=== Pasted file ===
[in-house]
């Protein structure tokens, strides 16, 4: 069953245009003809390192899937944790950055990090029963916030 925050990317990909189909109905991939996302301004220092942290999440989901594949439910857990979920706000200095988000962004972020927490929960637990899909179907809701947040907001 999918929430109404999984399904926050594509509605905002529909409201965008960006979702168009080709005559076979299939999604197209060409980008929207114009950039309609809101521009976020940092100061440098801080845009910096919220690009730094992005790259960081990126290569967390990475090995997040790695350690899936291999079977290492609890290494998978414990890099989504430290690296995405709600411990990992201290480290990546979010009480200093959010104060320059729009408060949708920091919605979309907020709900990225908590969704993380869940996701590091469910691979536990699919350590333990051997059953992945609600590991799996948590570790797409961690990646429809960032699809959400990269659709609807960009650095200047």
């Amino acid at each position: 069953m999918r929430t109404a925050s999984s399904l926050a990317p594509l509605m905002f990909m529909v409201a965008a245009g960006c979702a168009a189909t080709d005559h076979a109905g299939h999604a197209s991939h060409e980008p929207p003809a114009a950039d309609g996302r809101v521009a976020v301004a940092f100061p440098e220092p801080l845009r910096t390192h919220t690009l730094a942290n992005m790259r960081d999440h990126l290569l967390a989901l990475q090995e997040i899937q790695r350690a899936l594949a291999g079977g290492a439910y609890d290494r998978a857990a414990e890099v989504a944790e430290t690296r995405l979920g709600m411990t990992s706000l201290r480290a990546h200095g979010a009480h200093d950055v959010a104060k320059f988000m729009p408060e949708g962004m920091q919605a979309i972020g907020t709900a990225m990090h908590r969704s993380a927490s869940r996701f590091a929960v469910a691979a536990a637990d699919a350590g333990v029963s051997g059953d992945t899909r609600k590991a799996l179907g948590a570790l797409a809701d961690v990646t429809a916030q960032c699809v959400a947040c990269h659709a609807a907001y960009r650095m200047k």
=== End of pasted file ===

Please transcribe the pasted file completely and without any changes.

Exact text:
[in-house]
């Protein structure tokens, strides 16, 4: 069953245009003809390192899937944790950055990090029963916030 925050990317990909189909109905991939996302301004220092942290999440989901594949439910857990979920706000200095988000962004972020927490929960637990899909179907809701947040907001 999918929430109404999984399904926050594509509605905002529909409201965008960006979702168009080709005559076979299939999604197209060409980008929207114009950039309609809101521009976020940092100061440098801080845009910096919220690009730094992005790259960081990126290569967390990475090995997040790695350690899936291999079977290492609890290494998978414990890099989504430290690296995405709600411990990992201290480290990546979010009480200093959010104060320059729009408060949708920091919605979309907020709900990225908590969704993380869940996701590091469910691979536990699919350590333990051997059953992945609600590991799996948590570790797409961690990646429809960032699809959400990269659709609807960009650095200047």
């Amino acid at each position: 069953m999918r929430t109404a925050s999984s399904l926050a990317p594509l509605m905002f990909m529909v409201a965008a245009g960006c979702a168009a189909t080709d005559h076979a109905g299939h999604a197209s991939h060409e980008p929207p003809a114009a950039d309609g996302r809101v521009a976020v301004a940092f100061p440098e220092p801080l845009r910096t390192h919220t690009l730094a942290n992005m790259r960081d999440h990126l290569l967390a989901l990475q090995e997040i899937q790695r350690a899936l594949a291999g079977g290492a439910y609890d290494r998978a857990a414990e890099v989504a944790e430290t690296r995405l979920g709600m411990t990992s706000l201290r480290a990546h200095g979010a009480h200093d950055v959010a104060k320059f988000m729009p408060e949708g962004m920091q919605a979309i972020g907020t709900a990225m990090h908590r969704s993380a927490s869940r996701f590091a929960v469910a691979a536990a637990d699919a350590g333990v029963s051997g059953d992945t899909r609600k590991a799996l179907g948590a570790l797409a809701d961690v990646t429809a916030q960032c699809v959400a947040c990269h659709a609807a907001y960009r650095m200047k």